Phishing is becoming dangerous for multiple reasons. First and foremost, no security software can block 100% of attacks, phishing attacks, specifically regarding email. Phishing attacks are evolving and becoming more sophisticated which means more malicious emails are slipping through cyber defences. Furthermore, email addresses can be ‘spoofed’ which means the email can appear to be coming from a trusted source but is not.
This can be done in two ways; first, the bad actor can change the display name, so it appears as if you’re receiving an email from email@example.com however when you hover over the ‘from’ address, it will reveal a random and unrelated email address such as firstname.lastname@example.org.
Secondly, bad actors can set up an email address that is almost identical to the legitimate email address. For example, email@example.com.
Secure remote working
Due to the covid-19 pandemic, more people than ever are working from home, or hybrid working. Furthermore, due to the unplanned nature, very few proper IT security practices have been put into place, therefore possibly exposing more ‘security holes’ than usual.
Employees using their personal devices to access company data, employees using company devices to access unauthorised and unsecured website sites and connecting to public networks are all ways employees could be opening the business up to possible cyber breaches and attacks.
Compliance training ensures that all staff are up to date, and knowledgeable about company policies, rules, regulations, and legal requirements that will affect their everyday role. Not being compliant with the industry standards can result in fines, damage to your company’s reputation, loss of customers, possible legal consequences, as well as an increase of risk of possible cyberattacks.
How to train your employees on cybersecurity
First and foremost, businesses must start prioritising cybersecurity training for all employees. Including comprehensive training during the employee’s onboarding process will mean that all staff have a standardised basic knowledge of how to navigate the cyber landscape confidently and securely. As a company could be on-boarding multiple people throughout the year, it is best to use online training for this type of circumstance.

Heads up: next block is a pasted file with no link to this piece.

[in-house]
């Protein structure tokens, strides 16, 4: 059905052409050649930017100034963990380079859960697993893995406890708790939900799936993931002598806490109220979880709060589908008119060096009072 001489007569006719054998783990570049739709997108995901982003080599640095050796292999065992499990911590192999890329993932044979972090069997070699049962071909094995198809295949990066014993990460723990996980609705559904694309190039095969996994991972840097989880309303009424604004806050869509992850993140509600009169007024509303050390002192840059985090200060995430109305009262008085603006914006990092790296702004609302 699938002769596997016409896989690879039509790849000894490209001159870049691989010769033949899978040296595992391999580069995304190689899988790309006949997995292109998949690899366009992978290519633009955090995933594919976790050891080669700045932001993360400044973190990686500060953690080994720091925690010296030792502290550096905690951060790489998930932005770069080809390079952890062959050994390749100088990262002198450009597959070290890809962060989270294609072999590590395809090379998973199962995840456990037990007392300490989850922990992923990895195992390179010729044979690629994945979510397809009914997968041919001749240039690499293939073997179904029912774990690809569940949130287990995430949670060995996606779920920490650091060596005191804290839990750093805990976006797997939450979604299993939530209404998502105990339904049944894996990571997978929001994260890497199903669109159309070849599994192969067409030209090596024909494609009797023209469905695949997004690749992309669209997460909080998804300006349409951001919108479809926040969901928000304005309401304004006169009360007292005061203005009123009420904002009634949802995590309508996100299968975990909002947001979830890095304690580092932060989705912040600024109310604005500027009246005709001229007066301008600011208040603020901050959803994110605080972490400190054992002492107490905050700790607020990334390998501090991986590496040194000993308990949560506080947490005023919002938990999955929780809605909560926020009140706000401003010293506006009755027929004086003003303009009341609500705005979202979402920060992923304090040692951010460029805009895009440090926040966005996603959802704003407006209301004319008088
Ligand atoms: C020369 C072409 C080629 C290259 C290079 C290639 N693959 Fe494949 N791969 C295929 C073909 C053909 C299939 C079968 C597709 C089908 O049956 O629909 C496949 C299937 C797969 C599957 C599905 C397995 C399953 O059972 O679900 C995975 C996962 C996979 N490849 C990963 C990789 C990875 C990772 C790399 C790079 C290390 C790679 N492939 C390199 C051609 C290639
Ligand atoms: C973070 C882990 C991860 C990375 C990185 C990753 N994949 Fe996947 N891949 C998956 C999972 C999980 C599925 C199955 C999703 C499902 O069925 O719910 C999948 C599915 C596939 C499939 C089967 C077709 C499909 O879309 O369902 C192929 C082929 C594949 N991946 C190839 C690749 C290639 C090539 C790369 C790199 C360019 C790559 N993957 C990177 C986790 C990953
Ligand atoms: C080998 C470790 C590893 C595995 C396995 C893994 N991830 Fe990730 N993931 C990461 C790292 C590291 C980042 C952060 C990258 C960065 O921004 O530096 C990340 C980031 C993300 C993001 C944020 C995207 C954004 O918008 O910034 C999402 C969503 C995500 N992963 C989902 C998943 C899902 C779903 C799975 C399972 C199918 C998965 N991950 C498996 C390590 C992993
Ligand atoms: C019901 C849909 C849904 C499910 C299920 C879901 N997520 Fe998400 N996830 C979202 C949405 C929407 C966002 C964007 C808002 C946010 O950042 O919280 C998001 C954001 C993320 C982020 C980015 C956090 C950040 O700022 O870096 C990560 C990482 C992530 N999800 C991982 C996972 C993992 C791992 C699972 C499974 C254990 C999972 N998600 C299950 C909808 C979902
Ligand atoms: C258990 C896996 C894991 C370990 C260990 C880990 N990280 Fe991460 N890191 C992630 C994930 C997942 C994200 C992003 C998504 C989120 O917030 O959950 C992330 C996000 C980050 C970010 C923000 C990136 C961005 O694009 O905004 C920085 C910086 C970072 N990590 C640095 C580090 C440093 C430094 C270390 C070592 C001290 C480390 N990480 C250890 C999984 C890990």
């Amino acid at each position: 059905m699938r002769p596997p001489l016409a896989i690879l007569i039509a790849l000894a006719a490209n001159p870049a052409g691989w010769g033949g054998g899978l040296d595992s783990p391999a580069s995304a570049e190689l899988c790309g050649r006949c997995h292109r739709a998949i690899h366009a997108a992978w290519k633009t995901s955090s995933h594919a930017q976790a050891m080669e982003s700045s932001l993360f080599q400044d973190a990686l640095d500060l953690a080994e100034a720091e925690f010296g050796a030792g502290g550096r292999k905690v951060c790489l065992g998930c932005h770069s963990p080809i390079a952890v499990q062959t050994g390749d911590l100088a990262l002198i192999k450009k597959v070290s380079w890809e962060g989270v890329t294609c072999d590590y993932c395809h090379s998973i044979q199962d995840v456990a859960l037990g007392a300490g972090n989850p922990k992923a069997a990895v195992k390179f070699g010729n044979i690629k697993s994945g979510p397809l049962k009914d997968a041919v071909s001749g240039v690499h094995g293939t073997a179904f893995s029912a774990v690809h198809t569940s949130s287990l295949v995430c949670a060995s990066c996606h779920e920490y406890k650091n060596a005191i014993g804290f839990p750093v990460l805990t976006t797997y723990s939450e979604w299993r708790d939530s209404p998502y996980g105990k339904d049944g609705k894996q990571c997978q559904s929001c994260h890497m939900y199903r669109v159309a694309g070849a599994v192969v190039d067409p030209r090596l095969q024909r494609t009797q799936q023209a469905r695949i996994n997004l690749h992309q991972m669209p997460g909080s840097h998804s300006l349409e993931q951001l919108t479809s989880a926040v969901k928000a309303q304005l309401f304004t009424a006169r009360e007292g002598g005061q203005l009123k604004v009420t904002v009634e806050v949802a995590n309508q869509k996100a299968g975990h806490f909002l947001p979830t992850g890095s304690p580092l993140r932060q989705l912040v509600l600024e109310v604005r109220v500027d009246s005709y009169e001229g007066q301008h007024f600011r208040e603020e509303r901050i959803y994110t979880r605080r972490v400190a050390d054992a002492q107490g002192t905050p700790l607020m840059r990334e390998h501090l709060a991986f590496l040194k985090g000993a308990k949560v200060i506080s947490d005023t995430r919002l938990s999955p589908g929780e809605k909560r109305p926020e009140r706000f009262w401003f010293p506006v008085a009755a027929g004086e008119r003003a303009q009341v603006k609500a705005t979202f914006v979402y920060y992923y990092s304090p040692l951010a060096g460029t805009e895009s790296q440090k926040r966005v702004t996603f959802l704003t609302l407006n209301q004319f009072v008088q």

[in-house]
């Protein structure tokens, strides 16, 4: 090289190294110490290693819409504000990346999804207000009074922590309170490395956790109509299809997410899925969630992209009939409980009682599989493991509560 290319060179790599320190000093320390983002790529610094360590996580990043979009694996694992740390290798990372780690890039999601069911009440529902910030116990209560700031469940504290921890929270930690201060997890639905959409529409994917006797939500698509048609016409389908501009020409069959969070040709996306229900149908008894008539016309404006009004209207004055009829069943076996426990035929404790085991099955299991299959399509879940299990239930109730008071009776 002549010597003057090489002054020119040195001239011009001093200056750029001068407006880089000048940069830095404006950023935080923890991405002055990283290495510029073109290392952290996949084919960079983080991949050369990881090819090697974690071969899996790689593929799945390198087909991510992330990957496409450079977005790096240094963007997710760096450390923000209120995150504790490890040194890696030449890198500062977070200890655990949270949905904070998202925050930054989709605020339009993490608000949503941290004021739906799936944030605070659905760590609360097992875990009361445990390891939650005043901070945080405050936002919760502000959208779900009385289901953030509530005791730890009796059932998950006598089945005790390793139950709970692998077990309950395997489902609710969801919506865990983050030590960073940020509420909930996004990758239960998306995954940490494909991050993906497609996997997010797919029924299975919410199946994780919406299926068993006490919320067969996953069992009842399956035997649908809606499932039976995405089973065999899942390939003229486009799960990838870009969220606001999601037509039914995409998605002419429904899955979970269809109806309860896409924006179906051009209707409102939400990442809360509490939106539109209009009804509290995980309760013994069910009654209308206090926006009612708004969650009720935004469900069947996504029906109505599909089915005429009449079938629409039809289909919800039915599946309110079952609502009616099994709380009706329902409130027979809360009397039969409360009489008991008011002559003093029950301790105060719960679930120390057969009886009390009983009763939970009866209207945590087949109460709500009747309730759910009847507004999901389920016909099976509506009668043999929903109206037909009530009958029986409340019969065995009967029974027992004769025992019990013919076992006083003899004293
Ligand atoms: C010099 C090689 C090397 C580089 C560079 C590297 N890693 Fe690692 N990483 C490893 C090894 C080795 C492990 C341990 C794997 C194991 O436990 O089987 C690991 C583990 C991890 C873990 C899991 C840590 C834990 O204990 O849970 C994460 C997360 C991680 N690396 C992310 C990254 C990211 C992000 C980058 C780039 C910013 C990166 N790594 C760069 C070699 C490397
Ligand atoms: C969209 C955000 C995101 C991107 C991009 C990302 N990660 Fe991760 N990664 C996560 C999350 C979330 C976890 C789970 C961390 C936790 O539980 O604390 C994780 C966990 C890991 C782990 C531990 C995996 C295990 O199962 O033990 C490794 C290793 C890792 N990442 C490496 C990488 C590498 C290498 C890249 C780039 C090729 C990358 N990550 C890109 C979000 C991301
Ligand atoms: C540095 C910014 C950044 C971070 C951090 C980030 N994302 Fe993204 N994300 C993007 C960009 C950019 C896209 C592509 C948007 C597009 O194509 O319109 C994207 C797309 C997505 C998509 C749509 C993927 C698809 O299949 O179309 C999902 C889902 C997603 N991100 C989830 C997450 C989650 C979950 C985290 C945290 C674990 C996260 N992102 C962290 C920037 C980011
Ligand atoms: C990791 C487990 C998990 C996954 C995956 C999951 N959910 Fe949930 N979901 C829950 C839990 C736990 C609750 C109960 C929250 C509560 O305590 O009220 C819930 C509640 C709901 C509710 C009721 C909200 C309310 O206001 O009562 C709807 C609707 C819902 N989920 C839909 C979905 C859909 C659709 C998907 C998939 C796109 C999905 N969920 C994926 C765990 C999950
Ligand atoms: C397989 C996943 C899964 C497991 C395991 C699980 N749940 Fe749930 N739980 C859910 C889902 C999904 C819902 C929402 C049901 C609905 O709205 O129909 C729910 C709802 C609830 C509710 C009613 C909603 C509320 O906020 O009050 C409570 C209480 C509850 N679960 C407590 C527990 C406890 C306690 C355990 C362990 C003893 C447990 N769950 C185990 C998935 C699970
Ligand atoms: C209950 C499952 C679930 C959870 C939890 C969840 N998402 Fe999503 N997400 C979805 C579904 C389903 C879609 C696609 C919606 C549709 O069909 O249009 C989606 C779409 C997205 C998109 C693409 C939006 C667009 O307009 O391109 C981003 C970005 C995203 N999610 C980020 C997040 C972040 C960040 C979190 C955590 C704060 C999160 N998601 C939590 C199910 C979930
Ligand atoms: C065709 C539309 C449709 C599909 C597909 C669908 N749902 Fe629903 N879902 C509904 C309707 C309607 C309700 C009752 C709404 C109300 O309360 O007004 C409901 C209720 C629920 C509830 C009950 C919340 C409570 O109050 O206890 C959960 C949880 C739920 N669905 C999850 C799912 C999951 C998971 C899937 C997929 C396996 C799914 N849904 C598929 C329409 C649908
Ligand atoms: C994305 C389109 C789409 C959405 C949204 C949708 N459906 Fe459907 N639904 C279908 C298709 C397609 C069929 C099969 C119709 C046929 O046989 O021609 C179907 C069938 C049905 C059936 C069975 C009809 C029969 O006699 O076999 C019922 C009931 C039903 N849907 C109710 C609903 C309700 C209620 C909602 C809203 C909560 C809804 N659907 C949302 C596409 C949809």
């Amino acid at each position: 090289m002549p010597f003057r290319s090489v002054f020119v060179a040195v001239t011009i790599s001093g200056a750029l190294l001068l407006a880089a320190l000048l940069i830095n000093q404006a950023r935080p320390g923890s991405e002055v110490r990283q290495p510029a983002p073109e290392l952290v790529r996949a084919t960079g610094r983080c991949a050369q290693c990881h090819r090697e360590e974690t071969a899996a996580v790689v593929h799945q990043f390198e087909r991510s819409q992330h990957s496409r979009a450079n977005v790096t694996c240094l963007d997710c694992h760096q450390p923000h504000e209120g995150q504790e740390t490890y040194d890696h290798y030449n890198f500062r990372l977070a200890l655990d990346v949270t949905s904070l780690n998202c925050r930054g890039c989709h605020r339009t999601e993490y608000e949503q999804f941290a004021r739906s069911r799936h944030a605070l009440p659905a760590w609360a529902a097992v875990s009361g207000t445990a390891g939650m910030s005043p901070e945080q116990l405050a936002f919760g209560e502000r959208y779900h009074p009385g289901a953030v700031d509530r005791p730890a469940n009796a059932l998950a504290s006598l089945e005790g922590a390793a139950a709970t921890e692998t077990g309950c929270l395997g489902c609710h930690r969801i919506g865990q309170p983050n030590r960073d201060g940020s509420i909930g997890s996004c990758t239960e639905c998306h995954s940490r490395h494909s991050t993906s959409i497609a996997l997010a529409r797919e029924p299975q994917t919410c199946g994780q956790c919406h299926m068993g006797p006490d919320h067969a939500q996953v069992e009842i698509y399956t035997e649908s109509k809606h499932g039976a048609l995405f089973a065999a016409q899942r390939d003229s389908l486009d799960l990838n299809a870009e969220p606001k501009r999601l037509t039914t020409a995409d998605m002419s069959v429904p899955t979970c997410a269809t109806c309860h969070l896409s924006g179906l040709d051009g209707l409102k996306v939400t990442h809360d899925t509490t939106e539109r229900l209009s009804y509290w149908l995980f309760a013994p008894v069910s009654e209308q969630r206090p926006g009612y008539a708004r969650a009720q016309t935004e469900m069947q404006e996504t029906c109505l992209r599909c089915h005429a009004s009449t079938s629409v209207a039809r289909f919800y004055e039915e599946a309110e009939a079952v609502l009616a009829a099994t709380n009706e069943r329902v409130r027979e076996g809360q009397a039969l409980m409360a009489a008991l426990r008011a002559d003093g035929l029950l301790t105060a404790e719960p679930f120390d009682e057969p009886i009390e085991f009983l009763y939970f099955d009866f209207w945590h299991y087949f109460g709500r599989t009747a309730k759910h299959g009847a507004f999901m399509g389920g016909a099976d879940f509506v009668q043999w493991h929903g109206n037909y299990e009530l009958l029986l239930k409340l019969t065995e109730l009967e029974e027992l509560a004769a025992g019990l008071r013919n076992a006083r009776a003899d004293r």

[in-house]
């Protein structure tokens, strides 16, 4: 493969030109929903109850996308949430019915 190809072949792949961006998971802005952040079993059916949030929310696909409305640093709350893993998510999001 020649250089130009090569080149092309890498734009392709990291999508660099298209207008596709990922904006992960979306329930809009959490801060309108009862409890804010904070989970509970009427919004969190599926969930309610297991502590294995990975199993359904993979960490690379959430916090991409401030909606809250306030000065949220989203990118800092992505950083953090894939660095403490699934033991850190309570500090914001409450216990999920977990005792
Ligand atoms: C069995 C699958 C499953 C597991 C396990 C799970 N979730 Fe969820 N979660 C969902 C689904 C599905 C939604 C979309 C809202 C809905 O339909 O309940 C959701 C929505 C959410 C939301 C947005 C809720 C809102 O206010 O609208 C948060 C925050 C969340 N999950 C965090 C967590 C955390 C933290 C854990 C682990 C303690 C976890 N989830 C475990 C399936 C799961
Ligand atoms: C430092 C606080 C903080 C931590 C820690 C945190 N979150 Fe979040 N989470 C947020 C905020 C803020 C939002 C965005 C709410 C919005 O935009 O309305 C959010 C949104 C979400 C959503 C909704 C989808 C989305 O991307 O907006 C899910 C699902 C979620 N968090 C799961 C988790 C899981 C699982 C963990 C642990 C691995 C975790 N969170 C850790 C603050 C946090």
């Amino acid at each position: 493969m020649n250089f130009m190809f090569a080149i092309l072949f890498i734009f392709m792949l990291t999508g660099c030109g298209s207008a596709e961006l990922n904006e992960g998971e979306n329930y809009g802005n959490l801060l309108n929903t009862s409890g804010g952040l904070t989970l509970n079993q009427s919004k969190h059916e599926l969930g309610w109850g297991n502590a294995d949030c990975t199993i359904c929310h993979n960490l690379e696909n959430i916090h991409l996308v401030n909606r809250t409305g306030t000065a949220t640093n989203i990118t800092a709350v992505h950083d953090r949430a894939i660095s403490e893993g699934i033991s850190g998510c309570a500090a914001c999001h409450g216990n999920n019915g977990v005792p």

In addition to onboarding online training, businesses could also host regular workshops that update employees on new cybersecurity software’s, practices, and compliance regulations, as well as any new/advanced threats that are currently circulating at the time of the workshop.
Phishing simulations are a great and particle way of testing your employees to see whether they would be able to effectively identify a phishing email, and how to deal with it appropriately once they had received it. From these results, the business can focus on whether specific people or event whole departments need further cybersecurity training.
Cybersecurity training should be an ongoing process to help keep employees up to date with the latest information and trends. Whether is a monthly newsletter, or regular posts on an internal forum, keeping cybersecurity on the front of your employees’ minds will help strengthen the company’s first line of defence against cybercriminals.
AZTech IT’s user awareness training
AZTech IT's User Awareness Training helps educate your users on cyber threats, suspicious activity, and how to stay safe online. With 90% of security breaches occurring due to human error, user awareness training is key in keeping your organisation protected against cybercrime.
According to ID Agent, 92.4% of malware is delivered via email. Phishing attacks are becoming more sophisticated and highly targeted, making them harder to detect. If your users don't know the warning signs, they won't know they're being tricked into handing over private business data - but we can help.